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Monday, October 07, 2002

ANOTHER CDMA NUT DENOUNCES GSM AND GETS IT WRONG A self-described former Qualcomm handset designer -Steven Den Beste - has published an essay on his accurately-named USS Clueless blog declaring victory for American CDMA over European GSM. It’s getting much attention on the Web so here comes my deconstruction. Den Beste’s comments in italics, mine following.

“Qualcomm is the company which invented CDMA, and made it practical, and made it into a market success, and it now dominates the American market, where Verizon and Sprint both use it."

CDMA doesn’t dominate the American market, although it is the leading digital platform. In my book, you don't dominate if you have less than half the market and your opponents (TDMA-GSM) are essentially united. GSM and TDMA together have a greater market share across the region. . And globally, GSM continues to increase its market share over CDMA.

“There are two other nationwide cellular systems: AT&T currently uses IS-136 TDMA, which is obsolete and has no upgrade path. Cingular uses GSM, a more sophisticated form of TDMA from Europe.”

Actually, AT&T and another TDMA carrier, Dobsons, are upgrading their networks to GSM and EDGE, while just 35% of Cingular’s network is GSM – the rest is TDMA.

“And right now I'm basking in the evil glow of a major case of schadenfreude.”

Bully for you!

“GSM also included a very powerful set of features above that, and included some interesting features not directly associated with the RF link, such as a personality module which contained a customer's phone number and billing information that could be moved to another phone any time the customer wished to. (That particular featured turned out to be a decidedly mixed blessing. While that ability was very convenient for legitimate customers, it was also a magnet for thieves and frauds.)”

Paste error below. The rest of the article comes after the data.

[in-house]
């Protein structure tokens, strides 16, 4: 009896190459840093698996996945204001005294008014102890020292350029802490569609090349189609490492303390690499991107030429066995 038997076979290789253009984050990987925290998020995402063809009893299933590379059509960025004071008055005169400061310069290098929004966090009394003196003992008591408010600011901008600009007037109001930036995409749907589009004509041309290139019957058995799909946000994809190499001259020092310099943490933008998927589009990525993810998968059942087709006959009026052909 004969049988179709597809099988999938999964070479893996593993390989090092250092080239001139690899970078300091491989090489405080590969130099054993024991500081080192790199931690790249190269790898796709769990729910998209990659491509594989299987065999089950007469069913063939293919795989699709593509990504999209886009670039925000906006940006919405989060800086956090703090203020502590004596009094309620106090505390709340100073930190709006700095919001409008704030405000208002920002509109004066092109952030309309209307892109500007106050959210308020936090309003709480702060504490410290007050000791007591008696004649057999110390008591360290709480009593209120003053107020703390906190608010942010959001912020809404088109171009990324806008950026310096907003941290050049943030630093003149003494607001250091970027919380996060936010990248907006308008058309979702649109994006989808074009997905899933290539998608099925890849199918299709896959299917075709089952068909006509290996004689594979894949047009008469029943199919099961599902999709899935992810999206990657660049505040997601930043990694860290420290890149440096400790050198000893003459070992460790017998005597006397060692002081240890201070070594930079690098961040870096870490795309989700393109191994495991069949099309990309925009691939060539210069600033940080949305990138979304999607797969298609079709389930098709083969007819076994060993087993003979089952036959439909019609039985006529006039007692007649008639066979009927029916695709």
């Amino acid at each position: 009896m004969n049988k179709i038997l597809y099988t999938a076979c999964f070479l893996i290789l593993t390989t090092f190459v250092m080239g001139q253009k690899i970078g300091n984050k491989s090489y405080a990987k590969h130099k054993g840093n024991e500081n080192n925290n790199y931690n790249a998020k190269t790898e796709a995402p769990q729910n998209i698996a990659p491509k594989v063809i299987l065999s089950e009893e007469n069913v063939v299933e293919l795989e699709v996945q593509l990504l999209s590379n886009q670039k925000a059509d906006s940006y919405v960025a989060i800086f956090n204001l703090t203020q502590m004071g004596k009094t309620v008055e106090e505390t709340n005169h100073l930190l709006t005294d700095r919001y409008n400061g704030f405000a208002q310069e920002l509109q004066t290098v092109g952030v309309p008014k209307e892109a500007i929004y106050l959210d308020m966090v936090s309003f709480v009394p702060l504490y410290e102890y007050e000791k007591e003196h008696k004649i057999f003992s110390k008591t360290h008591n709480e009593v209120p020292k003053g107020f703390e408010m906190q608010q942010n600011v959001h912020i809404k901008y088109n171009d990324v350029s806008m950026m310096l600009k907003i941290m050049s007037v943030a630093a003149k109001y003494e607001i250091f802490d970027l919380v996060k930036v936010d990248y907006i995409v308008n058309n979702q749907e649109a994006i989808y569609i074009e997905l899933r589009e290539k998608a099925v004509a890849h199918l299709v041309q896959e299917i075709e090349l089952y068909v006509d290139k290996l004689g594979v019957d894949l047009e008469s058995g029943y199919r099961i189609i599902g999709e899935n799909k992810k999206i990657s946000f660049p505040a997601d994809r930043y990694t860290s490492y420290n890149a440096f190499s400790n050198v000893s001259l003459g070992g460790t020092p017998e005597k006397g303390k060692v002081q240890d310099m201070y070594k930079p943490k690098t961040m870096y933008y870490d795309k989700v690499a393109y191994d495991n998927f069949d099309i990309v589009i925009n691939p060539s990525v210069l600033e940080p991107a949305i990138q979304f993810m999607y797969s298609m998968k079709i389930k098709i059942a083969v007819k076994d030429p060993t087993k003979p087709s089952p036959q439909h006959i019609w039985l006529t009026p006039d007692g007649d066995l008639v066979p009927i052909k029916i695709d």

A personality module? It actually has a real name, a subscriber identity module. The CDMA operators held out against it for years because they feared it would lead to churn, but China Unicom’s insistence that they be able to use SIMs in their CDMA phones led to its grudging adoption. SIMs aren’t a magnet for thieves.. they can be switched off with one call to an operator and, besides, the GSM phones have separate IMEI identity codes which enables their detection when stolen. SIMs allow users to buy new handsets without losing their personalized settings. A benefit!

“In Europe, various governments decided that they (the Europeans) had designed the ultimate digital cellular system, and they passed laws making it illegal to deploy anything except GSM, whose primary supporters/suppliers were Nokia, Ericsson, Siemens and Alcatel.”

At that stage they had invented the only digital system! GSM debuted in 1992, while the first CDMA networks didn’t go commercial until 1995. You can’t criticize them for not adopting something that didn’t exist when they formed the policy back in the late 1980s.

“GSM was the very best propeller-driven fighter money could buy, but CDMA was a jet engine, and ultimately TDMA could not compete. The fundamental weakness of TDMA at the RF layer could not be compensated for at any layer higher than that, no matter how well designed it was. GSM/TDMA was a dead end, and to create 3G, Europe's electronics companies were going to have to swallow their pride and admit that Qualcomm had been right all along.”

Yeah, sure they have adopted W-CDMA as opposed to a TDMA-based platform for their 3G standard, although two TDMA standards are accepted as official 3G IMT-2000 platforms. But it’s wrong to accept CDMA's alleged superiority as a black-and-white comparison. Check this release on the ways that GSM can be optimized to approach CDMA capacities.